These findings may prove more helpful to data controllers, although they are unlikely to be the final word on SARs in this heavily litigated area.
ICO consults on GDPR consent guidance
On 2 March 2017, the Information Commissioner's Office (“ICO”) published its draft guidance on consent under the GDPR, for consultation until 31 March 2017. Following the consultation, the ICO intends to publish its final guidance in May 2017. The guidance explains the ICO’s recommended approach to compliance and what counts as valid consent. In the same manner as the majority of recent ICO guidance, it seeks to provide practical help as opposed to the more in-depth and legalistic guidance generally provided by the Article 29 Working Party (which aims to publish its own consent guidance in the first ‘semester’ of 2017).
The guidance provides a useful summary of the ICO’s intended approach and the majority of the provisions are not wholly surprising. Some of the key points are as follows:
- Businesses may need to revise their consent mechanisms to meet the higher standard of consent under the GDPR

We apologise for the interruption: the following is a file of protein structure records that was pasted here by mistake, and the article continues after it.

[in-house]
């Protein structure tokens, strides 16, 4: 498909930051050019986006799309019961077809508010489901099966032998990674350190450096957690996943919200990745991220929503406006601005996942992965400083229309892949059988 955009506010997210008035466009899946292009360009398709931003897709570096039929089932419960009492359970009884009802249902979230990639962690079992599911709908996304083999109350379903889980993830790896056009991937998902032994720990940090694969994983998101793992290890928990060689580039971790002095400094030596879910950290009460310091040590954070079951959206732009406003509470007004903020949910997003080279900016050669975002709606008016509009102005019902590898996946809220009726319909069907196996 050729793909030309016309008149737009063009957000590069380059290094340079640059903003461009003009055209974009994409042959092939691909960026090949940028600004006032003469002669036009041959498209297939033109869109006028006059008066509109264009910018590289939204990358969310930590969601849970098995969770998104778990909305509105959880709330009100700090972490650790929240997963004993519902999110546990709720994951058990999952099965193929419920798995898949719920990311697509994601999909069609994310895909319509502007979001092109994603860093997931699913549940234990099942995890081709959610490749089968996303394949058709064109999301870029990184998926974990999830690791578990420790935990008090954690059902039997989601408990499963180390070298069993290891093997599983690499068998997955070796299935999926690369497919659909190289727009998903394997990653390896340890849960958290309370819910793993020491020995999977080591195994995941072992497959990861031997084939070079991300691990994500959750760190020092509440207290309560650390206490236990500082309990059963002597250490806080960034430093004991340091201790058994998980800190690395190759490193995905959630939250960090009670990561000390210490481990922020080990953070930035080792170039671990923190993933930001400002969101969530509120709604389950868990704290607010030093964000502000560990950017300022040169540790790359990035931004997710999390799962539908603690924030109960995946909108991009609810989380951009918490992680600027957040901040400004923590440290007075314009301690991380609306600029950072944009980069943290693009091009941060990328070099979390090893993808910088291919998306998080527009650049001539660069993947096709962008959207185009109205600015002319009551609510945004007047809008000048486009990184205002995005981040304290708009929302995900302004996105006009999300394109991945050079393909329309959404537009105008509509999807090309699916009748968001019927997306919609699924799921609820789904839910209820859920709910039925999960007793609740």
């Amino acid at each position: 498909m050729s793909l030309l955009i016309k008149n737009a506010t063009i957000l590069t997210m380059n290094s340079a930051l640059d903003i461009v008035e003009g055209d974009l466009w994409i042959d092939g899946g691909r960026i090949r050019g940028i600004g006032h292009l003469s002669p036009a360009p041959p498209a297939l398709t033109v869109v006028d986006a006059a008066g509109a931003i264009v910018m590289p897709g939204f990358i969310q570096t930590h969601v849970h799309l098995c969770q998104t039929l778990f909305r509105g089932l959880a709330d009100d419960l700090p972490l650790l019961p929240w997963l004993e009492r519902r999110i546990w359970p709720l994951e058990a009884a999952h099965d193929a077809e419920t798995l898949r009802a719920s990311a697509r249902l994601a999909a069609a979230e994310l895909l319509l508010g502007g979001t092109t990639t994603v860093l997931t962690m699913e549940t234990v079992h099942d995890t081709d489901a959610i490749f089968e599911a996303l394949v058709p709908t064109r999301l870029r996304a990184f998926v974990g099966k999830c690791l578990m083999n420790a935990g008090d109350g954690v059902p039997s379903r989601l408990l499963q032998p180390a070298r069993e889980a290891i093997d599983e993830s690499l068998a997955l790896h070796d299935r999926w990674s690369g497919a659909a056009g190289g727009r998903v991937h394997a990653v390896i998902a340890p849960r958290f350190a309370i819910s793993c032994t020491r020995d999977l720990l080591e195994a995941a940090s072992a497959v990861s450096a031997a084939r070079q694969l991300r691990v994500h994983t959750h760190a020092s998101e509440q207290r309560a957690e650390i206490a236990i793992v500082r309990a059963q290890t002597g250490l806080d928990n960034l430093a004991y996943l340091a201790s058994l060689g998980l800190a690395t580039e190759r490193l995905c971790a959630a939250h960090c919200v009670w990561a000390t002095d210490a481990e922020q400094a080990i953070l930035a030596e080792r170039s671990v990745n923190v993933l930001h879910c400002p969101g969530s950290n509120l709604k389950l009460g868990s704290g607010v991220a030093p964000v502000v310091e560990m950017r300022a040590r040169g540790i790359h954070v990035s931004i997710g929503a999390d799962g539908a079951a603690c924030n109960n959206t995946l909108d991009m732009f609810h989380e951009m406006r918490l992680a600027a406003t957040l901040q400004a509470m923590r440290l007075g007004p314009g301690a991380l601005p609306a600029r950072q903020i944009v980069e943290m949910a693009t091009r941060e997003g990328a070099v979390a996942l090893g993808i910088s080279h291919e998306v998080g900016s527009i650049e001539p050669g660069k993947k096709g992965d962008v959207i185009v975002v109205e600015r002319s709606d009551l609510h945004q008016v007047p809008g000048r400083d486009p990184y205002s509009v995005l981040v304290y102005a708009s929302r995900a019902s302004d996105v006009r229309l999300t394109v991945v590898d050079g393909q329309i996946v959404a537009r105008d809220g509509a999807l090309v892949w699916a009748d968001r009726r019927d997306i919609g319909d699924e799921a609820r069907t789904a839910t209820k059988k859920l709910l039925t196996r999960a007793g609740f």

- Under the GDPR, consent requires a clear affirmative action, and pre-ticked opt-in boxes will no longer count as valid consent
- Consent must be unbundled, meaning that distinct processing operations may require their own consent and, there is a presumption, which may be overturned, that where consent is bundled with other terms and conditions (i.e. as a pre-condition of service), this will not be valid
Whilst many businesses may find this guidance helpful, for those businesses reliant on consent, it is unhelpful because, in places, it arguably strays beyond the requirements of the GDPR without making clear whether the ICO is interpreting the law (very strictly) or simply advocating good practice. For example, the guidance states that where a data controller wishes to share personal data with a third party, such third parties should be named: “even precisely defined categories of third-party organisations will not be acceptable under the GDPR”. A requirement to name third party controllers goes beyond the requirements of Article 7 of the GDPR or Recital 42, which states that only that in order for “consent to be informed, the data subject should be aware at least of the identity of the controller”.